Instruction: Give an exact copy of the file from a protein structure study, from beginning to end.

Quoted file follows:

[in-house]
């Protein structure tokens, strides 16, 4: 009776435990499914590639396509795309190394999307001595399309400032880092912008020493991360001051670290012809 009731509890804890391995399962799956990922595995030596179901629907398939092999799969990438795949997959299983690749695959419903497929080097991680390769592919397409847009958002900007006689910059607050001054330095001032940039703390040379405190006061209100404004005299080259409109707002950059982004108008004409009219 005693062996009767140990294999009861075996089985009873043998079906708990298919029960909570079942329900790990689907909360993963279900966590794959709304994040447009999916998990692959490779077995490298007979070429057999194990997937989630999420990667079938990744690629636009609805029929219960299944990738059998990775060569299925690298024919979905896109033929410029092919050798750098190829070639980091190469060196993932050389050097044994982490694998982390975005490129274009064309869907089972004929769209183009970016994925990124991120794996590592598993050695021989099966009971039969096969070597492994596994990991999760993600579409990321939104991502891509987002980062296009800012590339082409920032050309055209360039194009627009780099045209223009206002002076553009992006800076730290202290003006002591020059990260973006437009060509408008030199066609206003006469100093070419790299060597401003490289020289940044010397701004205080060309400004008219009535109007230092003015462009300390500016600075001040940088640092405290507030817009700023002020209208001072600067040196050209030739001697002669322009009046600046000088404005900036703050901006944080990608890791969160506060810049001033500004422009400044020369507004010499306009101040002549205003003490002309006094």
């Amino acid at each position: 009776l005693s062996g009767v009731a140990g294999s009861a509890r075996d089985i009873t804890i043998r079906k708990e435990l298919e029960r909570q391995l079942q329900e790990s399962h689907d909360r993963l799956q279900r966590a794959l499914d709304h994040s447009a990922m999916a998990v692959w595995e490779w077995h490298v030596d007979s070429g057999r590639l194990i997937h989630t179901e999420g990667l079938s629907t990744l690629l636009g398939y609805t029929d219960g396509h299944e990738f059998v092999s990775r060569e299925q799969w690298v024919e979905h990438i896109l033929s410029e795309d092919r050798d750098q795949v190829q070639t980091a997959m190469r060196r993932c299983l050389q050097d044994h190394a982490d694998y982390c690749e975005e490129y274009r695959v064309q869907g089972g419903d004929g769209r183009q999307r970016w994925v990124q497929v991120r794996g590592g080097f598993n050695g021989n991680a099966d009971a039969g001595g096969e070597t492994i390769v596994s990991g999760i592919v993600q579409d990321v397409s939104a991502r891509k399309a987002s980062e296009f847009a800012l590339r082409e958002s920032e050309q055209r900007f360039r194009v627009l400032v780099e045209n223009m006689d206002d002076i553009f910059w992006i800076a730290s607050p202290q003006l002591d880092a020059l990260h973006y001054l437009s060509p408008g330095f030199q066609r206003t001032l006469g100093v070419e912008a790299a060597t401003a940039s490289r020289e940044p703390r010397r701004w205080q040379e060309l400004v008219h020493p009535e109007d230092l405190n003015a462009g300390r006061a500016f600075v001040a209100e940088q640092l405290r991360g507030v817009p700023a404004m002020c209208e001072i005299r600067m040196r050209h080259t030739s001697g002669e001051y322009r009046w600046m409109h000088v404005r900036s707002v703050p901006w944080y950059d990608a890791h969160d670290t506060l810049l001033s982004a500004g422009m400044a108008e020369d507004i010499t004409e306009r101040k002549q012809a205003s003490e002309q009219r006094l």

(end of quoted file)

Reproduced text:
[in-house]
């Protein structure tokens, strides 16, 4: 009776435990499914590639396509795309190394999307001595399309400032880092912008020493991360001051670290012809 009731509890804890391995399962799956990922595995030596179901629907398939092999799969990438795949997959299983690749695959419903497929080097991680390769592919397409847009958002900007006689910059607050001054330095001032940039703390040379405190006061209100404004005299080259409109707002950059982004108008004409009219 005693062996009767140990294999009861075996089985009873043998079906708990298919029960909570079942329900790990689907909360993963279900966590794959709304994040447009999916998990692959490779077995490298007979070429057999194990997937989630999420990667079938990744690629636009609805029929219960299944990738059998990775060569299925690298024919979905896109033929410029092919050798750098190829070639980091190469060196993932050389050097044994982490694998982390975005490129274009064309869907089972004929769209183009970016994925990124991120794996590592598993050695021989099966009971039969096969070597492994596994990991999760993600579409990321939104991502891509987002980062296009800012590339082409920032050309055209360039194009627009780099045209223009206002002076553009992006800076730290202290003006002591020059990260973006437009060509408008030199066609206003006469100093070419790299060597401003490289020289940044010397701004205080060309400004008219009535109007230092003015462009300390500016600075001040940088640092405290507030817009700023002020209208001072600067040196050209030739001697002669322009009046600046000088404005900036703050901006944080990608890791969160506060810049001033500004422009400044020369507004010499306009101040002549205003003490002309006094």
């Amino acid at each position: 009776l005693s062996g009767v009731a140990g294999s009861a509890r075996d089985i009873t804890i043998r079906k708990e435990l298919e029960r909570q391995l079942q329900e790990s399962h689907d909360r993963l799956q279900r966590a794959l499914d709304h994040s447009a990922m999916a998990v692959w595995e490779w077995h490298v030596d007979s070429g057999r590639l194990i997937h989630t179901e999420g990667l079938s629907t990744l690629l636009g398939y609805t029929d219960g396509h299944e990738f059998v092999s990775r060569e299925q799969w690298v024919e979905h990438i896109l033929s410029e795309d092919r050798d750098q795949v190829q070639t980091a997959m190469r060196r993932c299983l050389q050097d044994h190394a982490d694998y982390c690749e975005e490129y274009r695959v064309q869907g089972g419903d004929g769209r183009q999307r970016w994925v990124q497929v991120r794996g590592g080097f598993n050695g021989n991680a099966d009971a039969g001595g096969e070597t492994i390769v596994s990991g999760i592919v993600q579409d990321v397409s939104a991502r891509k399309a987002s980062e296009f847009a800012l590339r082409e958002s920032e050309q055209r900007f360039r194009v627009l400032v780099e045209n223009m006689d206002d002076i553009f910059w992006i800076a730290s607050p202290q003006l002591d880092a020059l990260h973006y001054l437009s060509p408008g330095f030199q066609r206003t001032l006469g100093v070419e912008a790299a060597t401003a940039s490289r020289e940044p703390r010397r701004w205080q040379e060309l400004v008219h020493p009535e109007d230092l405190n003015a462009g300390r006061a500016f600075v001040a209100e940088q640092l405290r991360g507030v817009p700023a404004m002020c209208e001072i005299r600067m040196r050209h080259t030739s001697g002669e001051y322009r009046w600046m409109h000088v404005r900036s707002v703050p901006w944080y950059d990608a890791h969160d670290t506060l810049l001033s982004a500004g422009m400044a108008e020369d507004i010499t004409e306009r101040k002549q012809a205003s003490e002309q009219r006094l």